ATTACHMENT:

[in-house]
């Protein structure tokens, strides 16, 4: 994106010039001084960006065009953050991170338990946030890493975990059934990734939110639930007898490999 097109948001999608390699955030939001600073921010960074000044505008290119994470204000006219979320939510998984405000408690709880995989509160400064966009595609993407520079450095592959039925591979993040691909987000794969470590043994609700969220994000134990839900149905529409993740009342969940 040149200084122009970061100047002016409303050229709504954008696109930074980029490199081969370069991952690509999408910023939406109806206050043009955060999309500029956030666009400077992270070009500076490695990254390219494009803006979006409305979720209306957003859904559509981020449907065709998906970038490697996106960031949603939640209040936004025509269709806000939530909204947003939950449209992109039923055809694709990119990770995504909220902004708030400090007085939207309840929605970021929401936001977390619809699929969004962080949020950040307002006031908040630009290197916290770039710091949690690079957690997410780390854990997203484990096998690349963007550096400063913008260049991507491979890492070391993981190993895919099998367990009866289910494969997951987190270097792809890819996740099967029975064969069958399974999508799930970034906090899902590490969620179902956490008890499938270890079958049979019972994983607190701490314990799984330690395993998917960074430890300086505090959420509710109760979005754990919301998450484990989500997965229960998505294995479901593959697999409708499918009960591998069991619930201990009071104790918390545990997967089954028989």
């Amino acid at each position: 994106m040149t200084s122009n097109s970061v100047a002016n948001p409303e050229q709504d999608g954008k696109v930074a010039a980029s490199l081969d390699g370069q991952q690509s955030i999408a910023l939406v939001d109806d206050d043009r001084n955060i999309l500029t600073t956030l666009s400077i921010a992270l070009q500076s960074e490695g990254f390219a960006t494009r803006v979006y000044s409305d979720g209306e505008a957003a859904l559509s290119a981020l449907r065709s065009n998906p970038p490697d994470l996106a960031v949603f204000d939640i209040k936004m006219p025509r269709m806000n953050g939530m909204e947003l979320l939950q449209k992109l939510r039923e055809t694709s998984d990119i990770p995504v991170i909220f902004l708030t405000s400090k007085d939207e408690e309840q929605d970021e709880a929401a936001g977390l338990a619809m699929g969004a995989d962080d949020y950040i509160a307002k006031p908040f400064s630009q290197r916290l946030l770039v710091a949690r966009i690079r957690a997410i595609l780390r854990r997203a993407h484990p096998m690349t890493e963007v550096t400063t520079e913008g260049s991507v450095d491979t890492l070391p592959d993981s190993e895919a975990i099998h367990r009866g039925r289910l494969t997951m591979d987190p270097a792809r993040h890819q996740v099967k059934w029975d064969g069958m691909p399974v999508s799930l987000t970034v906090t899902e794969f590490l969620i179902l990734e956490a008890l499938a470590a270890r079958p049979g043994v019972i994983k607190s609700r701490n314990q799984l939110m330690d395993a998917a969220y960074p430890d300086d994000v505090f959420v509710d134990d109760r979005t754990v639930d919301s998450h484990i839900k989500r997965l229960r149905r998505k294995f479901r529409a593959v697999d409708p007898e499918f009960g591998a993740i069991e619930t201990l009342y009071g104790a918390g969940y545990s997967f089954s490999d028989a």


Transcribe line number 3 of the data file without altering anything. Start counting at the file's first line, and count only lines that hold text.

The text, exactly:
């Amino acid at each position: 994106m040149t200084s122009n097109s970061v100047a002016n948001p409303e050229q709504d999608g954008k696109v930074a010039a980029s490199l081969d390699g370069q991952q690509s955030i999408a910023l939406v939001d109806d206050d043009r001084n955060i999309l500029t600073t956030l666009s400077i921010a992270l070009q500076s960074e490695g990254f390219a960006t494009r803006v979006y000044s409305d979720g209306e505008a957003a859904l559509s290119a981020l449907r065709s065009n998906p970038p490697d994470l996106a960031v949603f204000d939640i209040k936004m006219p025509r269709m806000n953050g939530m909204e947003l979320l939950q449209k992109l939510r039923e055809t694709s998984d990119i990770p995504v991170i909220f902004l708030t405000s400090k007085d939207e408690e309840q929605d970021e709880a929401a936001g977390l338990a619809m699929g969004a995989d962080d949020y950040i509160a307002k006031p908040f400064s630009q290197r916290l946030l770039v710091a949690r966009i690079r957690a997410i595609l780390r854990r997203a993407h484990p096998m690349t890493e963007v550096t400063t520079e913008g260049s991507v450095d491979t890492l070391p592959d993981s190993e895919a975990i099998h367990r009866g039925r289910l494969t997951m591979d987190p270097a792809r993040h890819q996740v099967k059934w029975d064969g069958m691909p399974v999508s799930l987000t970034v906090t899902e794969f590490l969620i179902l990734e956490a008890l499938a470590a270890r079958p049979g043994v019972i994983k607190s609700r701490n314990q799984l939110m330690d395993a998917a969220y960074p430890d300086d994000v505090f959420v509710d134990d109760r979005t754990v639930d919301s998450h484990i839900k989500r997965l229960r149905r998505k294995f479901r529409a593959v697999d409708p007898e499918f009960g591998a993740i069991e619930t201990l009342y009071g104790a918390g969940y545990s997967f089954s490999d028989a």